The more streamlined, punch-liney, black and white New Yorker cartoons fascinated and daunted me. I was funny, and I was good at drawing, but my mind sprawled all over the place, ran in tangents. My life’s struggle has been to impose order on this chaos, and so I’ve always been attracted by precise art-forms in which every tiny piece matters. It seemed natural that I should try my hand at some cartoons. I tried, gave up, tried again. I sent a few cartoons to the New Yorker when I was sixteen. They were really bad. I don’t remember getting a rejection slip. I kept drawing them, but didn’t send any in again for a few years. I felt like I’d crossed a boundary that shouldn’t have been crossed.

In a drawing class I was taking Sophomore year at art college, in which we were allowed to choose our own projects, I hung fifty cartoons I’d made on the wall during my critique. Suddenly, the classroom emptied of students. I’m still trying to figure out what that was all about. Were the cartoons terrible? (Yes). Did the other kids hate New Yorker cartoons in general? (Yes). Was it disrespectful to make New Yorker cartoons for a drawing class? (Yes, but screw the academy). I felt like a presumptuous monster. I sent the cartoons to The New Yorker by mail. I got a rejection slip that time.

I came to The New Yorker’s office with a batch when I was twenty-four. The cartoonists in their waiting room were very nice. Bob Mankoff, the editor, was encouraging. He flipped through my cartoons and said, “Print these out bigger and bring them back.” I meant to, but I kept putting it off. I was afraid I’d misunderstood him somehow. I stayed away for two years.

I came back when I was twenty-six. This time, the stakes were less high than they’d seemed in the past. I was working on a graphic novel, and I felt anchored by it. I wasn’t as desperate to be ‘discovered’ as a cartoonist – I just wanted a reason to draw cartoons, and showing them at The New Yorker felt like an adventure. By coincidence, the day I went in, a film crew was shooting for a documentary about the New Yorker cartoons, and many of The New Yorker cartoonists were there, and a lot of prospective cartoonists. I had to wait for hours and got to know a bunch of people. I was happy. The gathering felt like a meeting of like-minded people, not a club I didn’t belong to. I decided to keep coming back every week. And I did.

Forcing myself to make ten cartoons every week has taught me how to fight various demons, including the big one: writer’s block. I’ve become a much stronger and saner graphic novelist, writer, human. I love the process of making New Yorker cartoons (especially the process of coming up with them. Free-drawing makes me feel completely alive), but I still feel self-conscious, like I’m trying to impersonate some witty, dapper New Yorker Cartoonist I have in my head. I’m missing something that I think other New Yorker cartoonists have: the ability to think objectively, translate an idea into a picture. I have something else, instead – a mind that makes surprising, organic leaps, and can’t do anything else. I used to think this was a failing, caused by the same thing that made me a weird-o when I was a kid, but I wonder now whether it’s just a way of thinking many people have: writers? Artists? Women?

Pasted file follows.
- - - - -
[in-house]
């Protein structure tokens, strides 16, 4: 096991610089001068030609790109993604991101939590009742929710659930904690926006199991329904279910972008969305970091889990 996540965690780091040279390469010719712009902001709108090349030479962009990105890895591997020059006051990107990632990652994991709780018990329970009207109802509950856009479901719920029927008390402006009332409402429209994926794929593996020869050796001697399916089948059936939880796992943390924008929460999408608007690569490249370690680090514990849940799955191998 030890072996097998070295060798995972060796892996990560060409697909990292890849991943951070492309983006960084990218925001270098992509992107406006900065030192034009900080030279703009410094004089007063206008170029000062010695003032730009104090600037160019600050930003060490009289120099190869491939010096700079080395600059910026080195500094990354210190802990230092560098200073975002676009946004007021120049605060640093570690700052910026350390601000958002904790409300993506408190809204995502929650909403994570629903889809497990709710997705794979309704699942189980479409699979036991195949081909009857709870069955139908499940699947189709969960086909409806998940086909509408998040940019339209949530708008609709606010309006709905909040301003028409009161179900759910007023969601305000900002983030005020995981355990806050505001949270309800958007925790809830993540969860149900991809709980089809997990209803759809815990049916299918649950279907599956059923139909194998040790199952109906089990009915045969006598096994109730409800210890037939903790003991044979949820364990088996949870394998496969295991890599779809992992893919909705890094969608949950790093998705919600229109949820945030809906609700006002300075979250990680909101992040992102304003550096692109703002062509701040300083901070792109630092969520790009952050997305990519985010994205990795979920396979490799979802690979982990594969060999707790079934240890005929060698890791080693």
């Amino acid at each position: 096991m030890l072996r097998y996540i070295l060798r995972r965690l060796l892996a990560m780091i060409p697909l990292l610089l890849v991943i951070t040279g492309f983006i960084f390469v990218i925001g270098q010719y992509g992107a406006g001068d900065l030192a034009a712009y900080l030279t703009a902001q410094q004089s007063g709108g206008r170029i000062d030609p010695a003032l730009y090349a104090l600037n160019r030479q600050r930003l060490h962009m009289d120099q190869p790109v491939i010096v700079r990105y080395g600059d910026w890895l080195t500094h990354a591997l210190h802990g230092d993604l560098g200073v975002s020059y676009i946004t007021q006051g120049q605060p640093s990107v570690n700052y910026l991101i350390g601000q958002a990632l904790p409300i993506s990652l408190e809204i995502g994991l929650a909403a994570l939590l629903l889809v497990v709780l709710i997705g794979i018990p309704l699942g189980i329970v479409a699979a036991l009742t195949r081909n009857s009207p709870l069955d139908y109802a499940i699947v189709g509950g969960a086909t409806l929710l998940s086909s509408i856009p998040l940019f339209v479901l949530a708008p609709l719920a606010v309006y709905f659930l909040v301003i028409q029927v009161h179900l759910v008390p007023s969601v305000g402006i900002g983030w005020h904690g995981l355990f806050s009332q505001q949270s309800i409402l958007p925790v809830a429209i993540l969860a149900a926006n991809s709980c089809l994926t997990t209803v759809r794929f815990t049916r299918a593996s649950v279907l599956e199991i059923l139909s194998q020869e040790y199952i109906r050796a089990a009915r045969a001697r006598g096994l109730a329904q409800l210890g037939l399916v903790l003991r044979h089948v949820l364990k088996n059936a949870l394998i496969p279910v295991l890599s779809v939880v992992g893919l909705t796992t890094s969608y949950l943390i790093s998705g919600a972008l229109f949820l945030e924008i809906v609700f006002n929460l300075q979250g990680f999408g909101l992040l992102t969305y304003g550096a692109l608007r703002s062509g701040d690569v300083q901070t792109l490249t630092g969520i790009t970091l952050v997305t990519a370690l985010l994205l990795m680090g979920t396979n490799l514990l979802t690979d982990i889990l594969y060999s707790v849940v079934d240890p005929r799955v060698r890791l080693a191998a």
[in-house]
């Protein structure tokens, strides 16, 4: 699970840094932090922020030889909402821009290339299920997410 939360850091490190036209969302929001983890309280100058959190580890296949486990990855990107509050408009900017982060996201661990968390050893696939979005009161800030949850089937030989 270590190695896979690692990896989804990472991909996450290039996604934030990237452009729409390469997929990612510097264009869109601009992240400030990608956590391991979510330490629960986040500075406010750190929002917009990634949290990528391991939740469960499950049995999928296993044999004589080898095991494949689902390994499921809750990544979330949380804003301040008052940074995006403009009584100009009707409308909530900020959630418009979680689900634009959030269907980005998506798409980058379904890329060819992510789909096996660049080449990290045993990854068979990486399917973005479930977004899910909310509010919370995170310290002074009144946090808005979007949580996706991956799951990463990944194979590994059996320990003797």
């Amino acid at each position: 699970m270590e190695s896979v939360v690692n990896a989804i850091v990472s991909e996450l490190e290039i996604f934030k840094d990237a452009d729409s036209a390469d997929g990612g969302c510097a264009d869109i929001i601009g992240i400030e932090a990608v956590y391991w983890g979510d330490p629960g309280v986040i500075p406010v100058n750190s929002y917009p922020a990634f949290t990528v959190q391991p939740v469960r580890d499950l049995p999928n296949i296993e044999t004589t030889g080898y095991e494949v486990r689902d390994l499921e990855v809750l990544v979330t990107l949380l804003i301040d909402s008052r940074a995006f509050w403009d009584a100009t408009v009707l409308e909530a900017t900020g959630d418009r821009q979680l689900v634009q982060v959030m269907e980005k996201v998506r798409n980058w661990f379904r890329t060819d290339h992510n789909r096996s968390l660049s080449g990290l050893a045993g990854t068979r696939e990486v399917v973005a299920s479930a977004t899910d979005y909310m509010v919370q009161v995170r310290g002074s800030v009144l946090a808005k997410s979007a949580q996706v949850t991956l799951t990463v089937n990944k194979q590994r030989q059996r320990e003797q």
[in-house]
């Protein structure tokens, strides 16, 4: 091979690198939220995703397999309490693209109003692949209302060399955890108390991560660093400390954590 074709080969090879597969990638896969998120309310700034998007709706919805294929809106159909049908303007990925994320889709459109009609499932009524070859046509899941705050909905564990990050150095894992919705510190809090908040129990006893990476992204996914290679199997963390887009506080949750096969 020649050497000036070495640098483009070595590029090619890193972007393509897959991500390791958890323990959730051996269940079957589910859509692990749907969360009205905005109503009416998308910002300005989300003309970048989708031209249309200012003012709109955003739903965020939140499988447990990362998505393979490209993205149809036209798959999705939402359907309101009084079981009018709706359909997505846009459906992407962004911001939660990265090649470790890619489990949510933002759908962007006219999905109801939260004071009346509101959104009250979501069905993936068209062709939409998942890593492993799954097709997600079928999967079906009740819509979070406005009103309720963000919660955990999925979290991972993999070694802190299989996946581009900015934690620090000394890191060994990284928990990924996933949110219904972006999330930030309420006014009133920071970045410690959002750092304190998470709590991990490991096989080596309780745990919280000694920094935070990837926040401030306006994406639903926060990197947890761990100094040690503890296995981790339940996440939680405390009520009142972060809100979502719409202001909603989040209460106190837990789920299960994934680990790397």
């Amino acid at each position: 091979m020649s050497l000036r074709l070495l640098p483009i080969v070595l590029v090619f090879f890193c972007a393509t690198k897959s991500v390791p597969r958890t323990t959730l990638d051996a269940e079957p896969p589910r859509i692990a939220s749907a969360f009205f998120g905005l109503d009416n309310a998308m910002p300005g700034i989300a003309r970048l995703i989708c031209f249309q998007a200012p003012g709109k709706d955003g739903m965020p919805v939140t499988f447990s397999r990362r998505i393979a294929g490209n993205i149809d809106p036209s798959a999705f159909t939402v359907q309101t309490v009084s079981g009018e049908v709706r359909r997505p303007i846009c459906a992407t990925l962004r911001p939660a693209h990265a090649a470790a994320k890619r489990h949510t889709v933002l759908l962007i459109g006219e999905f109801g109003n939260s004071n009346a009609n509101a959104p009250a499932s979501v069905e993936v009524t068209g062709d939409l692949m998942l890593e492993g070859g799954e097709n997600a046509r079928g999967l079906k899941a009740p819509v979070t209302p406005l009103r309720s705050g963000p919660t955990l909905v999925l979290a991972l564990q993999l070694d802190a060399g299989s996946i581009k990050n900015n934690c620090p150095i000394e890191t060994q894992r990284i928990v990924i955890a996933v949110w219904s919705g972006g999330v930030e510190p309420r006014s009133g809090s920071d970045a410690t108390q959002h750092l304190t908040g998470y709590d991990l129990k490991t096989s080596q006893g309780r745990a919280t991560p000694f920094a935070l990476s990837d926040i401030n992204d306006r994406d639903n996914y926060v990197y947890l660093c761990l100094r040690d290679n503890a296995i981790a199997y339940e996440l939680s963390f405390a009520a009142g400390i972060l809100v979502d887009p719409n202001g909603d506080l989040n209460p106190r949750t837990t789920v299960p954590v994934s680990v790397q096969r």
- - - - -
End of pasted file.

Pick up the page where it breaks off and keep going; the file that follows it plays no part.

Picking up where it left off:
I need to learn certain things from that idealized New Yorker cartoonist who lives in my head. How to be prolific rather than perfect. How to force myself to take a step back sometimes, as if this (being good, being noticed) weren’t the only thing that mattered to me. How to learn from my mistakes. By learning these things, I believe that I will finally learn how to acknowledge my real thoughts and feelings, survey them without falling in, and give them form, let them out.





Ms. Finck’s new book,

A Bintel Brief

A Bintel Brief, will be released April 15th from Ecco Press.

Link to Ms. Finck’s New Yorker work on the magazine’s Cartoon Bank site here.

An excerpt from Ms. Finck’s webcomic, “Diary of A Shadow” appears below.  Click on it to enlarge.

(Photo of Ms. Finck: John Madere)










New film on New Yorker Cartoonists: “Very Semi-Serious”

We’ve known that Leah Wolchok has been hard at work on her film about New Yorker cartoonists and thought this was an excellent time to check in with her (Ink Spill will revisit Very Semi-Serious in a matter of weeks).  We asked Leah to describe her film, and give us an idea of who’s in it (so far). Here’s what she had to say:


Very Semi-Serious is an offbeat meditation on humor, art and the genius of the single panel.  The film takes an unprecedented behind-the-scenes look at the 88-year old New Yorker and introduces the cartooning legends and hopefuls who create the iconic cartoons that have inspired, baffled—and occasionally pissed off—all of us for decades.

The film has been a labor of love and obsession for 6 ½ years. The film is supported by Tribeca Film Institute, IFP, the Pacific Pioneer Fund, Women Make Movies and BAVC. We are working closely with cartoon editor Bob Mankoff, and we’ve interviewed a dozen cartoonists, including Roz Chast, Michael Maslin, Liza Donnelly, Sam Gross, Mort Gerberg, Lee Lorenz, Matt Diffee, Drew Dernavich, Zach Kanin, Emily Flake, Liam Walsh and Liana Finck, who recently published her first cartoon in The New Yorker.  Next up is Bruce Eric Kaplan. 

We’ve also filmed scenes with Gahan Wilson, PC Vey, Sidney Harris, David Sipress, Mike Twohy, Joe Dator, Bob Eckstein, Robert Leighton, Farley Katz, Benjamin Schwartz, Carolita Johnson, Felippe Galindo, David Borchardt, Corey Pandolph, Paul Noth and Barbara Smaller.

Jack Ziegler and Andy Friedman both created original artwork for the film.

In a few weeks we are launching our website and trailer, featuring animation, interviews and never-before-seen footage from the New Yorker headquarters, cartoonists’ studios and inside the homes of caption contest devotees.  Plus a killer ping pong match between Bob Mankoff and Puzzlemaster Will Shortz.